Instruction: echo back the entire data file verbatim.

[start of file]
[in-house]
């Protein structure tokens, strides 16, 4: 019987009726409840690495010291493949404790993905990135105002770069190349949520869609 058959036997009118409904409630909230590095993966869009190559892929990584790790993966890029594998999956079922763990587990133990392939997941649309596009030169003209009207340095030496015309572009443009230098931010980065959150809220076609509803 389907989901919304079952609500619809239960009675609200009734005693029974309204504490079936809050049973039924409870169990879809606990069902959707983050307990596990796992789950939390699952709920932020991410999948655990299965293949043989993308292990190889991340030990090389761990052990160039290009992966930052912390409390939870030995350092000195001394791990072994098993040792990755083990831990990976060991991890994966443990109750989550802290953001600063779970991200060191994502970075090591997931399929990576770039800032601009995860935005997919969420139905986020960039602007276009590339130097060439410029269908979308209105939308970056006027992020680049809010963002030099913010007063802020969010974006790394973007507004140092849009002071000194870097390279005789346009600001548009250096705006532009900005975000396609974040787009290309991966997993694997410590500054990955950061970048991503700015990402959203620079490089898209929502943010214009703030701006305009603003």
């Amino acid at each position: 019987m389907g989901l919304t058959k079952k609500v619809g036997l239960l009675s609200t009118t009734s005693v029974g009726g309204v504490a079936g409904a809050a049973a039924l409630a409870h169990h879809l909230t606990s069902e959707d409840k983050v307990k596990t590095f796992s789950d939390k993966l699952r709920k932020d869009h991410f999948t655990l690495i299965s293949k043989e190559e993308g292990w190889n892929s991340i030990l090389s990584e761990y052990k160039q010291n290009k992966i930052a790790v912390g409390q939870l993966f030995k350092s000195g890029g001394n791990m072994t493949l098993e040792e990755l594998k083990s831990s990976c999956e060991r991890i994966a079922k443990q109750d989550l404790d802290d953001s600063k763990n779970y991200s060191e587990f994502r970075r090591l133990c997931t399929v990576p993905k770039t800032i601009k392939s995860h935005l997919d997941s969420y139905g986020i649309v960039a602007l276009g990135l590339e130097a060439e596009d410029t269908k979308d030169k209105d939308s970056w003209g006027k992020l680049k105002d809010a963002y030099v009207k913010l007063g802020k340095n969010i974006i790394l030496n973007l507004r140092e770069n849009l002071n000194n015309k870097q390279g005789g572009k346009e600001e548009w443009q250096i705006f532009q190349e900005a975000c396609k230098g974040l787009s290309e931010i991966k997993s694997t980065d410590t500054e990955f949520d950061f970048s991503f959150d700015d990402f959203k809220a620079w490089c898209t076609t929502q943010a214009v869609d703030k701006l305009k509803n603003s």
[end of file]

[in-house]
């Protein structure tokens, strides 16, 4: 019987009726409840690495010291493949404790993905990135105002770069190349949520869609 058959036997009118409904409630909230590095993966869009190559892929990584790790993966890029594998999956079922763990587990133990392939997941649309596009030169003209009207340095030496015309572009443009230098931010980065959150809220076609509803 389907989901919304079952609500619809239960009675609200009734005693029974309204504490079936809050049973039924409870169990879809606990069902959707983050307990596990796992789950939390699952709920932020991410999948655990299965293949043989993308292990190889991340030990090389761990052990160039290009992966930052912390409390939870030995350092000195001394791990072994098993040792990755083990831990990976060991991890994966443990109750989550802290953001600063779970991200060191994502970075090591997931399929990576770039800032601009995860935005997919969420139905986020960039602007276009590339130097060439410029269908979308209105939308970056006027992020680049809010963002030099913010007063802020969010974006790394973007507004140092849009002071000194870097390279005789346009600001548009250096705006532009900005975000396609974040787009290309991966997993694997410590500054990955950061970048991503700015990402959203620079490089898209929502943010214009703030701006305009603003």
């Amino acid at each position: 019987m389907g989901l919304t058959k079952k609500v619809g036997l239960l009675s609200t009118t009734s005693v029974g009726g309204v504490a079936g409904a809050a049973a039924l409630a409870h169990h879809l909230t606990s069902e959707d409840k983050v307990k596990t590095f796992s789950d939390k993966l699952r709920k932020d869009h991410f999948t655990l690495i299965s293949k043989e190559e993308g292990w190889n892929s991340i030990l090389s990584e761990y052990k160039q010291n290009k992966i930052a790790v912390g409390q939870l993966f030995k350092s000195g890029g001394n791990m072994t493949l098993e040792e990755l594998k083990s831990s990976c999956e060991r991890i994966a079922k443990q109750d989550l404790d802290d953001s600063k763990n779970y991200s060191e587990f994502r970075r090591l133990c997931t399929v990576p993905k770039t800032i601009k392939s995860h935005l997919d997941s969420y139905g986020i649309v960039a602007l276009g990135l590339e130097a060439e596009d410029t269908k979308d030169k209105d939308s970056w003209g006027k992020l680049k105002d809010a963002y030099v009207k913010l007063g802020k340095n969010i974006i790394l030496n973007l507004r140092e770069n849009l002071n000194n015309k870097q390279g005789g572009k346009e600001e548009w443009q250096i705006f532009q190349e900005a975000c396609k230098g974040l787009s290309e931010i991966k997993s694997t980065d410590t500054e990955f949520d950061f970048s991503f959150d700015d990402f959203k809220a620079w490089c898209t076609t929502q943010a214009v869609d703030k701006l305009k509803n603003s």